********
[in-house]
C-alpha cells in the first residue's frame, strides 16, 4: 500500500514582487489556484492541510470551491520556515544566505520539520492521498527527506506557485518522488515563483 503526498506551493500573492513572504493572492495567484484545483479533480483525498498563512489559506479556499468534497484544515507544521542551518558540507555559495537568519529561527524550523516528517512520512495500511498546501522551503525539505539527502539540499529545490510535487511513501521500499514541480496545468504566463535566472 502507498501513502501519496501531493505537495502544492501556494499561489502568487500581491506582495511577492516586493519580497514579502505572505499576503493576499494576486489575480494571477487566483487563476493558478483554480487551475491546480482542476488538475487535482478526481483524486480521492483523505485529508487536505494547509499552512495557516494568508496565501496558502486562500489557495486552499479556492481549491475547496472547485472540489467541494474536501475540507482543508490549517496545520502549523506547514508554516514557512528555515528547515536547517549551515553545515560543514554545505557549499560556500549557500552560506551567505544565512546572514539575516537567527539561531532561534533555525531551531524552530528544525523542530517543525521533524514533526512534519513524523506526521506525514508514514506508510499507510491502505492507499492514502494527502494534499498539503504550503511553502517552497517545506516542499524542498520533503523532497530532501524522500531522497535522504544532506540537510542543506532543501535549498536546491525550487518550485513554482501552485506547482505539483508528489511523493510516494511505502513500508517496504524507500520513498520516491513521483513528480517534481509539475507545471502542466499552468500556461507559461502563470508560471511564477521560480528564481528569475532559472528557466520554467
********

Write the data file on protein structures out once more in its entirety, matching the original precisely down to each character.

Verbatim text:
[in-house]
C-alpha cells in the first residue's frame, strides 16, 4: 500500500514582487489556484492541510470551491520556515544566505520539520492521498527527506506557485518522488515563483 503526498506551493500573492513572504493572492495567484484545483479533480483525498498563512489559506479556499468534497484544515507544521542551518558540507555559495537568519529561527524550523516528517512520512495500511498546501522551503525539505539527502539540499529545490510535487511513501521500499514541480496545468504566463535566472 502507498501513502501519496501531493505537495502544492501556494499561489502568487500581491506582495511577492516586493519580497514579502505572505499576503493576499494576486489575480494571477487566483487563476493558478483554480487551475491546480482542476488538475487535482478526481483524486480521492483523505485529508487536505494547509499552512495557516494568508496565501496558502486562500489557495486552499479556492481549491475547496472547485472540489467541494474536501475540507482543508490549517496545520502549523506547514508554516514557512528555515528547515536547517549551515553545515560543514554545505557549499560556500549557500552560506551567505544565512546572514539575516537567527539561531532561534533555525531551531524552530528544525523542530517543525521533524514533526512534519513524523506526521506525514508514514506508510499507510491502505492507499492514502494527502494534499498539503504550503511553502517552497517545506516542499524542498520533503523532497530532501524522500531522497535522504544532506540537510542543506532543501535549498536546491525550487518550485513554482501552485506547482505539483508528489511523493510516494511505502513500508517496504524507500520513498520516491513521483513528480517534481509539475507545471502542466499552468500556461507559461502563470508560471511564477521560480528564481528569475532559472528557466520554467